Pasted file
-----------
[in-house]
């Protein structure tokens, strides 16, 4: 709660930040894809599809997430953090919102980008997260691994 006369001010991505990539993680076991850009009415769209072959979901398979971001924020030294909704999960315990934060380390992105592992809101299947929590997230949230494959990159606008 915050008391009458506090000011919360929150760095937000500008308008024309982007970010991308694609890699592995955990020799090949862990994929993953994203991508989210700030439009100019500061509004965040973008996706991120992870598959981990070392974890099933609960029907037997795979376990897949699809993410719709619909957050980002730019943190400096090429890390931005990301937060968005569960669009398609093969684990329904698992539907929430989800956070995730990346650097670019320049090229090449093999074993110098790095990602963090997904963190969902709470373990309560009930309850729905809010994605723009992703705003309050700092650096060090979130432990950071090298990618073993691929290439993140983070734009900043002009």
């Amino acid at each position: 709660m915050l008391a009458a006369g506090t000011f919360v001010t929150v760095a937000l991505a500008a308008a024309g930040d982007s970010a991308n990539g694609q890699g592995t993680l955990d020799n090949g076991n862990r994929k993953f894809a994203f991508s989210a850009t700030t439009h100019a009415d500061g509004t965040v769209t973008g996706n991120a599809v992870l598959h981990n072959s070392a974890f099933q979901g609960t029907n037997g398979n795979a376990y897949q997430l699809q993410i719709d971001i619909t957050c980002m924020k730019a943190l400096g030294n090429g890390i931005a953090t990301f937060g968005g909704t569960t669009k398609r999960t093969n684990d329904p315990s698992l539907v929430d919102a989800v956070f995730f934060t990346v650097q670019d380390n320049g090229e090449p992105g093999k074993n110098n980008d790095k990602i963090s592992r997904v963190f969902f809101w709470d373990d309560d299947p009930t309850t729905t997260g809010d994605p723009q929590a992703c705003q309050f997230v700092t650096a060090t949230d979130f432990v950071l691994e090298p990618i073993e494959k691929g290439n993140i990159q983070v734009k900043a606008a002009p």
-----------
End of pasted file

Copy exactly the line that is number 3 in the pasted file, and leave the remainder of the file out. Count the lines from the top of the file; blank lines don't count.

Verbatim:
């Amino acid at each position: 709660m915050l008391a009458a006369g506090t000011f919360v001010t929150v760095a937000l991505a500008a308008a024309g930040d982007s970010a991308n990539g694609q890699g592995t993680l955990d020799n090949g076991n862990r994929k993953f894809a994203f991508s989210a850009t700030t439009h100019a009415d500061g509004t965040v769209t973008g996706n991120a599809v992870l598959h981990n072959s070392a974890f099933q979901g609960t029907n037997g398979n795979a376990y897949q997430l699809q993410i719709d971001i619909t957050c980002m924020k730019a943190l400096g030294n090429g890390i931005a953090t990301f937060g968005g909704t569960t669009k398609r999960t093969n684990d329904p315990s698992l539907v929430d919102a989800v956070f995730f934060t990346v650097q670019d380390n320049g090229e090449p992105g093999k074993n110098n980008d790095k990602i963090s592992r997904v963190f969902f809101w709470d373990d309560d299947p009930t309850t729905t997260g809010d994605p723009q929590a992703c705003q309050f997230v700092t650096a060090t949230d979130f432990v950071l691994e090298p990618i073993e494959k691929g290439n993140i990159q983070v734009k900043a606008a002009p």